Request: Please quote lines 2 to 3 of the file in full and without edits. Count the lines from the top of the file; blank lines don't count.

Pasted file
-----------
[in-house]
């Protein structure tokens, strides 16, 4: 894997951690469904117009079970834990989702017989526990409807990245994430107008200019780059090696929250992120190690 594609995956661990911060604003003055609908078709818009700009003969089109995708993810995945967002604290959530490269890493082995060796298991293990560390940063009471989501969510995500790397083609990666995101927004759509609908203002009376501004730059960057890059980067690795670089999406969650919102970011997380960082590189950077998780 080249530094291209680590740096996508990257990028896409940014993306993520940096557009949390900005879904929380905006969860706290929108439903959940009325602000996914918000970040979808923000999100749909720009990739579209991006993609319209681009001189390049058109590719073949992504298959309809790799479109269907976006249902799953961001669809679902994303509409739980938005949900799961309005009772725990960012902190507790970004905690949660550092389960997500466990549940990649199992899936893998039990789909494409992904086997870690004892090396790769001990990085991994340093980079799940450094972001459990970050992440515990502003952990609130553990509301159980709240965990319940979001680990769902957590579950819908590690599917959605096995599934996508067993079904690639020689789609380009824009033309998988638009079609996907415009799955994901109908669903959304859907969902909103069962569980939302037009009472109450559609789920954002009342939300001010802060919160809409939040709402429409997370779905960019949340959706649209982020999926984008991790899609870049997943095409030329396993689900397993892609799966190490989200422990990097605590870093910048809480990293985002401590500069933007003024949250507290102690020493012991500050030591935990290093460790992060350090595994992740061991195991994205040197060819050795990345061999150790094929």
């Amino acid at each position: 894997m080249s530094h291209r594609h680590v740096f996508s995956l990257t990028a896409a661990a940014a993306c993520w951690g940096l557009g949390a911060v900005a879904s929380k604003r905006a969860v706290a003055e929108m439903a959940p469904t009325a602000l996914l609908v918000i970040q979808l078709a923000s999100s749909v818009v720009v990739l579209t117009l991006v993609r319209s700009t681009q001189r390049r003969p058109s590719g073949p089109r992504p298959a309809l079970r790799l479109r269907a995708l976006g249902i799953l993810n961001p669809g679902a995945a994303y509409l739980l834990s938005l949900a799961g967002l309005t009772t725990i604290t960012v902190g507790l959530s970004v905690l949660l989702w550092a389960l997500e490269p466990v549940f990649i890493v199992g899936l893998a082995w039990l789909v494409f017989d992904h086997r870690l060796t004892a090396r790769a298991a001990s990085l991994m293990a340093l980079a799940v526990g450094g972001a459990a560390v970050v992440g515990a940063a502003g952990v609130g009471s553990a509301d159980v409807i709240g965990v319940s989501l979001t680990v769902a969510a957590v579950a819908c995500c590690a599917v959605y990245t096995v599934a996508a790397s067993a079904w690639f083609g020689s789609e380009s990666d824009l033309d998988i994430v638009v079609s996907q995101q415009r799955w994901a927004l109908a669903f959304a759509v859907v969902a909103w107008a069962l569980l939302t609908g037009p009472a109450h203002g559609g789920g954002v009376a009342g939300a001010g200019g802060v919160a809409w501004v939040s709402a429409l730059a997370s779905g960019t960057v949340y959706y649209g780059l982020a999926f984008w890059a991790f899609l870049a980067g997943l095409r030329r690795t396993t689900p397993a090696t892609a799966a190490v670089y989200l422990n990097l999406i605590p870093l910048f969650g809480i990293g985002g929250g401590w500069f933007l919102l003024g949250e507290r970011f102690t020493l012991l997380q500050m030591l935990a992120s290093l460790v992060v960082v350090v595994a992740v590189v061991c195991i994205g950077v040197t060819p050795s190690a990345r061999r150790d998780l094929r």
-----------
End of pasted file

């Protein structure tokens, strides 16, 4: 894997951690469904117009079970834990989702017989526990409807990245994430107008200019780059090696929250992120190690 594609995956661990911060604003003055609908078709818009700009003969089109995708993810995945967002604290959530490269890493082995060796298991293990560390940063009471989501969510995500790397083609990666995101927004759509609908203002009376501004730059960057890059980067690795670089999406969650919102970011997380960082590189950077998780 080249530094291209680590740096996508990257990028896409940014993306993520940096557009949390900005879904929380905006969860706290929108439903959940009325602000996914918000970040979808923000999100749909720009990739579209991006993609319209681009001189390049058109590719073949992504298959309809790799479109269907976006249902799953961001669809679902994303509409739980938005949900799961309005009772725990960012902190507790970004905690949660550092389960997500466990549940990649199992899936893998039990789909494409992904086997870690004892090396790769001990990085991994340093980079799940450094972001459990970050992440515990502003952990609130553990509301159980709240965990319940979001680990769902957590579950819908590690599917959605096995599934996508067993079904690639020689789609380009824009033309998988638009079609996907415009799955994901109908669903959304859907969902909103069962569980939302037009009472109450559609789920954002009342939300001010802060919160809409939040709402429409997370779905960019949340959706649209982020999926984008991790899609870049997943095409030329396993689900397993892609799966190490989200422990990097605590870093910048809480990293985002401590500069933007003024949250507290102690020493012991500050030591935990290093460790992060350090595994992740061991195991994205040197060819050795990345061999150790094929």
């Amino acid at each position: 894997m080249s530094h291209r594609h680590v740096f996508s995956l990257t990028a896409a661990a940014a993306c993520w951690g940096l557009g949390a911060v900005a879904s929380k604003r905006a969860v706290a003055e929108m439903a959940p469904t009325a602000l996914l609908v918000i970040q979808l078709a923000s999100s749909v818009v720009v990739l579209t117009l991006v993609r319209s700009t681009q001189r390049r003969p058109s590719g073949p089109r992504p298959a309809l079970r790799l479109r269907a995708l976006g249902i799953l993810n961001p669809g679902a995945a994303y509409l739980l834990s938005l949900a799961g967002l309005t009772t725990i604290t960012v902190g507790l959530s970004v905690l949660l989702w550092a389960l997500e490269p466990v549940f990649i890493v199992g899936l893998a082995w039990l789909v494409f017989d992904h086997r870690l060796t004892a090396r790769a298991a001990s990085l991994m293990a340093l980079a799940v526990g450094g972001a459990a560390v970050v992440g515990a940063a502003g952990v609130g009471s553990a509301d159980v409807i709240g965990v319940s989501l979001t680990v769902a969510a957590v579950a819908c995500c590690a599917v959605y990245t096995v599934a996508a790397s067993a079904w690639f083609g020689s789609e380009s990666d824009l033309d998988i994430v638009v079609s996907q995101q415009r799955w994901a927004l109908a669903f959304a759509v859907v969902a909103w107008a069962l569980l939302t609908g037009p009472a109450h203002g559609g789920g954002v009376a009342g939300a001010g200019g802060v919160a809409w501004v939040s709402a429409l730059a997370s779905g960019t960057v949340y959706y649209g780059l982020a999926f984008w890059a991790f899609l870049a980067g997943l095409r030329r690795t396993t689900p397993a090696t892609a799966a190490v670089y989200l422990n990097l999406i605590p870093l910048f969650g809480i990293g985002g929250g401590w500069f933007l919102l003024g949250e507290r970011f102690t020493l012991l997380q500050m030591l935990a992120s290093l460790v992060v960082v350090v595994a992740v590189v061991c195991i994205g950077v040197t060819p050795s190690a990345r061999r150790d998780l094929r």